Research Papers:

Suppression of skin tumorigenesis in CD109-deficient mice

Masaki Sunagawa, Shinji Mii, Atsushi Enomoto, Takuya Kato, Yoshiki Murakumo, Yukihiro Shiraki, Naoya Asai, Masato Asai, Masato Nagino and Masahide Takahashi _

PDF  |  HTML  |  Supplementary Files  |  How to cite  |  Order a Reprint

Oncotarget. 2016; 7:82836-82850. https://doi.org/10.18632/oncotarget.12653

Metrics: PDF 853 views  |   HTML 1194 views  |   ?  


Masaki Sunagawa1,2, Shinji Mii1,3, Atsushi Enomoto1, Takuya Kato4, Yoshiki Murakumo5, Yukihiro Shiraki1, Naoya Asai3, Masato Asai1, Masato Nagino2, Masahide Takahashi1,3

1Department of Pathology, Nagoya University Graduate School of Medicine, Nagoya, Japan

2Division of Surgical Oncology, Department of Surgery, Nagoya University Graduate School of Medicine, Nagoya, Japan

3Division of Molecular Pathology, Center for Neurological Disease and Cancer, Nagoya University Graduate School of Medicine, Nagoya, Japan

4Tumour Cell Biology Laboratory, The Francis Crick Institute, Lincoln’s Inn Fields Laboratories, London, United Kingdom

5Department of Pathology, Kitasato University School of Medicine, Sagamihara, Japan

Correspondence to:

Masahide Takahashi, email: mtakaha@med.nagoya-u.ac.jp

Keywords: skin carcinogenesis, CD109, TGF-β, p21, Nrf2

Received: May 16, 2016    Accepted: October 02, 2016    Published: October 14, 2016


CD109 is a glycosylphosphatidylinositol-anchored glycoprotein that is highly expressed in several types of human cancers, particularly squamous cell carcinomas. We previously reported that CD109-deficient mice exhibit epidermal hyperplasia and chronic skin inflammation. Although we found that CD109 regulates differentiation of keratinocytes in vivo, the function of CD109 in tumorigenesis remains unknown. In this study, we investigated the role of CD109 in skin tumorigenesis using a two-stage carcinogenesis model in CD109-deficient mice with chronic skin inflammation. Immunohistochemical analysis revealed a higher level of TGF-β protein expression in the dermis of CD109-deficient mice than in that of wild-type mice. Additionally, immunofluorescence analysis showed that Smad2 phosphorylation and Nrf2 expression were enhanced in primary keratinocytes from CD109-deficient mice compared with in those from wild-type mice. Although no significant difference was found in conversion rates from papilloma to carcinoma between wild-type and CD109-deficient mice in the carcinogenesis model, we observed fewer and smaller papillomas in CD109-deficient mice than in wild-type mice. Apoptosis and DNA damage marker levels were significantly reduced in CD109-deficient skin compared with in wild-type skin at 24 h after 7, 12-dimethylbenz (α) anthracene treatment. Furthermore, mutation-specific PCR revealed that the mutation frequency of the H-ras gene was less in CD109-deficient skin than in wild-type skin in this model. These results suggest that CD109 deficiency suppresses skin tumorigenesis by enhancing TGF-β/Smad/Nrf2 pathway activity and decreasing the mutation frequency of the H-ras gene.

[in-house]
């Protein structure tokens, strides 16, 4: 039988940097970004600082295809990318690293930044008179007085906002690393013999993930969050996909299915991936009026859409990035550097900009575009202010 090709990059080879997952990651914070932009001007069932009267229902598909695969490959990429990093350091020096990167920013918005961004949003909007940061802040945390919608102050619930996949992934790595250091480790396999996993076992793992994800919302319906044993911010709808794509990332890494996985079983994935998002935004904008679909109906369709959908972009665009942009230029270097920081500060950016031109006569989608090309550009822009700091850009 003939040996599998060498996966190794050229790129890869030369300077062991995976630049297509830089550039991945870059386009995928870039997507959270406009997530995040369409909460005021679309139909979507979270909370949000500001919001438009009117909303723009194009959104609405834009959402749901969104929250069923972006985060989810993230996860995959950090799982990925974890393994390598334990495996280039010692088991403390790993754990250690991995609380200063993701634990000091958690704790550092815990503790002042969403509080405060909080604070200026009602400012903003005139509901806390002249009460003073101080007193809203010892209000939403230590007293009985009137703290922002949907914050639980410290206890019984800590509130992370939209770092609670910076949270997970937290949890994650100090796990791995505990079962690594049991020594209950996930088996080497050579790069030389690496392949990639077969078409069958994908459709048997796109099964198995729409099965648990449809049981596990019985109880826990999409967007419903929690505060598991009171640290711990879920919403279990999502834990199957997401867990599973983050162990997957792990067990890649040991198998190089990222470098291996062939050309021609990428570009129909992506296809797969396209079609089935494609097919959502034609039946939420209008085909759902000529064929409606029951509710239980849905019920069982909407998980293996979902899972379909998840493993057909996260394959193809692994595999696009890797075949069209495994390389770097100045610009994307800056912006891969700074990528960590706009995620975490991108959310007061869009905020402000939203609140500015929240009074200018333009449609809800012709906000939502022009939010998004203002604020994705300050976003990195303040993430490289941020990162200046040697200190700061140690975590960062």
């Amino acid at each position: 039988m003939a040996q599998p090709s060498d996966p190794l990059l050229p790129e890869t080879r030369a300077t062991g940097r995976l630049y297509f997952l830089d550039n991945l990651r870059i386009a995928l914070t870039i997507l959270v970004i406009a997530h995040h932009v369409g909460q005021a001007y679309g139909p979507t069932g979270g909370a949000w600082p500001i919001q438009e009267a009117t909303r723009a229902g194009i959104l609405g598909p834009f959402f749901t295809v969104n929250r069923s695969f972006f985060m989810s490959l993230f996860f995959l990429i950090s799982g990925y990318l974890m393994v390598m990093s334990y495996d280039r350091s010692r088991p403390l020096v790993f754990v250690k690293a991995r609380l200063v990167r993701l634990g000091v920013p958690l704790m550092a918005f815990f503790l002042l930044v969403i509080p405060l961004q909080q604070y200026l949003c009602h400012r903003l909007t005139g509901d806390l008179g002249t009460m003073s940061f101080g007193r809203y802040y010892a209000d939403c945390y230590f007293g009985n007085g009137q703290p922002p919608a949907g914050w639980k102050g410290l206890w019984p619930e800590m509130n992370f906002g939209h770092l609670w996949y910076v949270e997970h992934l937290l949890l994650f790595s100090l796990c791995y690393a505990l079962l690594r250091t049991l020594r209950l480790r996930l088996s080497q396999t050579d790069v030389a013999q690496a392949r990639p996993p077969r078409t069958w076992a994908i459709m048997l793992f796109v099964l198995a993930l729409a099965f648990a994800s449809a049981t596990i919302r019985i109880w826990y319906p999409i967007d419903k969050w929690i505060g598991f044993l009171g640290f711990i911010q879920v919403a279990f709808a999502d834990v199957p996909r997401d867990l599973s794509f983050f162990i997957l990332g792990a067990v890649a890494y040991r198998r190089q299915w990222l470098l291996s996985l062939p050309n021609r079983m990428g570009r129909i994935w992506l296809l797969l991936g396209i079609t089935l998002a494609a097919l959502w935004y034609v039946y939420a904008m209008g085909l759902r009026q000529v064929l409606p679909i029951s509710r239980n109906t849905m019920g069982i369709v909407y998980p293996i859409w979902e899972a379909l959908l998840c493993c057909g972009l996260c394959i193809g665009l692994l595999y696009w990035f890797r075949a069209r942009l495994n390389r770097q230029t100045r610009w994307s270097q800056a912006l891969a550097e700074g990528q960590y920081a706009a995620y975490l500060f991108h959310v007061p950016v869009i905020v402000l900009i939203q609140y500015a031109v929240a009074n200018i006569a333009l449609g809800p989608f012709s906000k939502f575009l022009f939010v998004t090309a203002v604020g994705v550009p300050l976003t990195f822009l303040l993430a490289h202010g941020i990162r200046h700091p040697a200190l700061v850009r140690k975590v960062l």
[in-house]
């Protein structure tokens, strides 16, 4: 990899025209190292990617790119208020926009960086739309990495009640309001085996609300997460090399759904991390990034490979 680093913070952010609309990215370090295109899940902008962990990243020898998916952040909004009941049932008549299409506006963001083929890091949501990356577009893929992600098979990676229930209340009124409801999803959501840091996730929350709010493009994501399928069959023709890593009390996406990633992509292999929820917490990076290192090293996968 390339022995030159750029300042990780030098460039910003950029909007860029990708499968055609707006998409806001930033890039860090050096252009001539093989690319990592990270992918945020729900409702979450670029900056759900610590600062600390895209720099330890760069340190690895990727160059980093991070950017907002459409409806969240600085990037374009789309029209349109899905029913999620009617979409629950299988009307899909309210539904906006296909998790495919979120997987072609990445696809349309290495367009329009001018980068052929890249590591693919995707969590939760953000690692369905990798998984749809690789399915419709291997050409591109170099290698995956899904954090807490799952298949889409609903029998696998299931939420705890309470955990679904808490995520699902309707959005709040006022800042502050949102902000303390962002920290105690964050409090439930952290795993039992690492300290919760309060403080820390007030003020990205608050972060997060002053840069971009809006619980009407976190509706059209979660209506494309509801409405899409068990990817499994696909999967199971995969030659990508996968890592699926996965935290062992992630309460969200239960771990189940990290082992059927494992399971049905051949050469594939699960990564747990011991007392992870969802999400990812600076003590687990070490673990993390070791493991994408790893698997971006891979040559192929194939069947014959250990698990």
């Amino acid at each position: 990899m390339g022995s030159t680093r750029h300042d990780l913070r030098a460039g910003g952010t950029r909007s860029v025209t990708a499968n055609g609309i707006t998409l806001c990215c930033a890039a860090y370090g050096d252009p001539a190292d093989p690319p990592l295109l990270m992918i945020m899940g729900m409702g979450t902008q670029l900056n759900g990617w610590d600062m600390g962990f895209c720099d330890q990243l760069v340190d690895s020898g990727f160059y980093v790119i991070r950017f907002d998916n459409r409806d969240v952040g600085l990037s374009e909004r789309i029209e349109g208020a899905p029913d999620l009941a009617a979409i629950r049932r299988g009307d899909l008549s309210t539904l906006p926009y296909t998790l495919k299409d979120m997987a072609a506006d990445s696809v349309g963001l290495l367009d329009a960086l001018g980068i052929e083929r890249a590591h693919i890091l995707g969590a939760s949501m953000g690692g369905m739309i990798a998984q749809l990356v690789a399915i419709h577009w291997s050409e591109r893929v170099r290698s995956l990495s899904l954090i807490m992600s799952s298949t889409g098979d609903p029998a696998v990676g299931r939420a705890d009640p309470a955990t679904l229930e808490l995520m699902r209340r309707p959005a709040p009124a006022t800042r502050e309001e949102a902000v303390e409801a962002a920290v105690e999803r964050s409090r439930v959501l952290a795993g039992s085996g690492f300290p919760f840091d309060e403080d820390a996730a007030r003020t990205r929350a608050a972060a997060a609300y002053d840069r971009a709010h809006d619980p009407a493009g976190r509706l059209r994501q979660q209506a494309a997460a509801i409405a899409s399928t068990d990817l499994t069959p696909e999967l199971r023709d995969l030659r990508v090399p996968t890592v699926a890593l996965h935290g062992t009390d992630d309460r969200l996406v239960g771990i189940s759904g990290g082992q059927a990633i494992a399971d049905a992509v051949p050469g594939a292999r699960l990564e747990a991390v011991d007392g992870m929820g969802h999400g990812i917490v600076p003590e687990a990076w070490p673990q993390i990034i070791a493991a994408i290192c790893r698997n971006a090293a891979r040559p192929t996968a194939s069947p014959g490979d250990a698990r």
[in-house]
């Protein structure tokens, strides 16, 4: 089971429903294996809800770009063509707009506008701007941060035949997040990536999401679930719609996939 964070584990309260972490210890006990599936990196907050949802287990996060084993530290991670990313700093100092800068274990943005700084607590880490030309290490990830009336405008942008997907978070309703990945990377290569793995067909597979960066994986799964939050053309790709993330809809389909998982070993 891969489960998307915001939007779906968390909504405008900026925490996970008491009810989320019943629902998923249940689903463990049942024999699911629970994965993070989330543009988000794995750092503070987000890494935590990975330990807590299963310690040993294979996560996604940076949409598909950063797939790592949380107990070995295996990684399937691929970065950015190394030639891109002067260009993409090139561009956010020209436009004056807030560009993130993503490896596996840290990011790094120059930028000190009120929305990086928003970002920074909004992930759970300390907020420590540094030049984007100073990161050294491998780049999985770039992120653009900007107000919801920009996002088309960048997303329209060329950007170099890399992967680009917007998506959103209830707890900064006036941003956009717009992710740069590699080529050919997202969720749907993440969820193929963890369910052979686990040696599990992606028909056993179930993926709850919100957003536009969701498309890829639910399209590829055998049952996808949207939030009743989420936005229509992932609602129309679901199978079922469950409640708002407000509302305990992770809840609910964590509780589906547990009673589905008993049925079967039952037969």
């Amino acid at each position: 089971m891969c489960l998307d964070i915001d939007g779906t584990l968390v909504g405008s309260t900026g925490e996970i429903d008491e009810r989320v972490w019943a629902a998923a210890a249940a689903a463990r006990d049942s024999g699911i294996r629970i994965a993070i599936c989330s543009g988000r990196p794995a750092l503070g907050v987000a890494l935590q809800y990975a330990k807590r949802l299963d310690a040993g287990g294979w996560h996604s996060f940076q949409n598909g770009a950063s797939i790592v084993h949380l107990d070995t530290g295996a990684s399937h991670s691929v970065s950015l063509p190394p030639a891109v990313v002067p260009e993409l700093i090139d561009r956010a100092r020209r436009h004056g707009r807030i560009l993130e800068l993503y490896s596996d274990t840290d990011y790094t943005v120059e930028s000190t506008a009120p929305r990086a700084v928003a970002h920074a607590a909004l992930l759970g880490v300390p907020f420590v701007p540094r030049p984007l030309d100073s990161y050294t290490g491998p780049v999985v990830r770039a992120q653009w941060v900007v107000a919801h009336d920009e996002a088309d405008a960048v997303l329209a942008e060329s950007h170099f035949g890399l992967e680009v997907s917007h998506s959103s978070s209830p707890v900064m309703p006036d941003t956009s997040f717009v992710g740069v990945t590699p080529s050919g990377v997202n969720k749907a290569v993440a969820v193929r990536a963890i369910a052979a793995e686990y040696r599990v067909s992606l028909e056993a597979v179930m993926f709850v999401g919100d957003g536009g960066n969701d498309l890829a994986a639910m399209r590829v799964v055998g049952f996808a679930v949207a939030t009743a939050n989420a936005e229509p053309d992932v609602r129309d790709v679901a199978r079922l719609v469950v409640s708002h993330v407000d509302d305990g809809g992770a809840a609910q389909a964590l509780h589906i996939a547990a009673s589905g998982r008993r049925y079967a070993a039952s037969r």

Creative Commons License All site content, except where otherwise noted, is licensed under a Creative Commons Attribution 3.0 License.
PII: 12653